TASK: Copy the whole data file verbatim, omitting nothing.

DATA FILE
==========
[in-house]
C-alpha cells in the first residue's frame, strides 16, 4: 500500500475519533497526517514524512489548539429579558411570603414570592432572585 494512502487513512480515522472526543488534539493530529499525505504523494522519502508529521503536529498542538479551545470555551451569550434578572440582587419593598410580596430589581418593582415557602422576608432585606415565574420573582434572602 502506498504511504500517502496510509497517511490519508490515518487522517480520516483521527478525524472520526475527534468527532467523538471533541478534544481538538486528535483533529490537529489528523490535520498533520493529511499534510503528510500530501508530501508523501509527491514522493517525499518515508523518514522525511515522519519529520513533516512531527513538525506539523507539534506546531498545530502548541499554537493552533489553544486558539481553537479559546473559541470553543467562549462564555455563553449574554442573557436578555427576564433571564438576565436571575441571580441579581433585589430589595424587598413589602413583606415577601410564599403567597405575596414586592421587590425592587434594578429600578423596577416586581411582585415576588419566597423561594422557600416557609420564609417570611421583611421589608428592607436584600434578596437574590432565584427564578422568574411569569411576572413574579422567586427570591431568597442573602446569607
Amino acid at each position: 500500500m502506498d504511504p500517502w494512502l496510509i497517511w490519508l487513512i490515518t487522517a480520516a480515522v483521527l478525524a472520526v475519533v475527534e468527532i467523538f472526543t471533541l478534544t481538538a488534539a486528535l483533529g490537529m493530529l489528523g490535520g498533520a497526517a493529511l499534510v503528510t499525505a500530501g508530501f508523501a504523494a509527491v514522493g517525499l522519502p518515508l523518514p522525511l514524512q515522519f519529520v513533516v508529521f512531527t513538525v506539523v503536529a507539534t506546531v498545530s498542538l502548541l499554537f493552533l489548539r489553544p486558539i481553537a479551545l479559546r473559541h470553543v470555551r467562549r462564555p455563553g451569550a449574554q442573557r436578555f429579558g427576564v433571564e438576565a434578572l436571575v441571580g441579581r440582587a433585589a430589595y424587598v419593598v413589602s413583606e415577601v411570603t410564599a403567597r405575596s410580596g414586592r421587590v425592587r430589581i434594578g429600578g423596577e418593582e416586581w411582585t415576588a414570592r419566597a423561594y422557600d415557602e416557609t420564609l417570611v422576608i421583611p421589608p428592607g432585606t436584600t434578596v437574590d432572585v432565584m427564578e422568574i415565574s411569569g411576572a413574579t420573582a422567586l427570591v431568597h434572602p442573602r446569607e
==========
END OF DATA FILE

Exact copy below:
[in-house]
C-alpha cells in the first residue's frame, strides 16, 4: 500500500475519533497526517514524512489548539429579558411570603414570592432572585 494512502487513512480515522472526543488534539493530529499525505504523494522519502508529521503536529498542538479551545470555551451569550434578572440582587419593598410580596430589581418593582415557602422576608432585606415565574420573582434572602 502506498504511504500517502496510509497517511490519508490515518487522517480520516483521527478525524472520526475527534468527532467523538471533541478534544481538538486528535483533529490537529489528523490535520498533520493529511499534510503528510500530501508530501508523501509527491514522493517525499518515508523518514522525511515522519519529520513533516512531527513538525506539523507539534506546531498545530502548541499554537493552533489553544486558539481553537479559546473559541470553543467562549462564555455563553449574554442573557436578555427576564433571564438576565436571575441571580441579581433585589430589595424587598413589602413583606415577601410564599403567597405575596414586592421587590425592587434594578429600578423596577416586581411582585415576588419566597423561594422557600416557609420564609417570611421583611421589608428592607436584600434578596437574590432565584427564578422568574411569569411576572413574579422567586427570591431568597442573602446569607
Amino acid at each position: 500500500m502506498d504511504p500517502w494512502l496510509i497517511w490519508l487513512i490515518t487522517a480520516a480515522v483521527l478525524a472520526v475519533v475527534e468527532i467523538f472526543t471533541l478534544t481538538a488534539a486528535l483533529g490537529m493530529l489528523g490535520g498533520a497526517a493529511l499534510v503528510t499525505a500530501g508530501f508523501a504523494a509527491v514522493g517525499l522519502p518515508l523518514p522525511l514524512q515522519f519529520v513533516v508529521f512531527t513538525v506539523v503536529a507539534t506546531v498545530s498542538l502548541l499554537f493552533l489548539r489553544p486558539i481553537a479551545l479559546r473559541h470553543v470555551r467562549r462564555p455563553g451569550a449574554q442573557r436578555f429579558g427576564v433571564e438576565a434578572l436571575v441571580g441579581r440582587a433585589a430589595y424587598v419593598v413589602s413583606e415577601v411570603t410564599a403567597r405575596s410580596g414586592r421587590v425592587r430589581i434594578g429600578g423596577e418593582e416586581w411582585t415576588a414570592r419566597a423561594y422557600d415557602e416557609t420564609l417570611v422576608i421583611p421589608p428592607g432585606t436584600t434578596v437574590d432572585v432565584m427564578e422568574i415565574s411569569g411576572a413574579t420573582a422567586l427570591v431568597h434572602p442573602r446569607e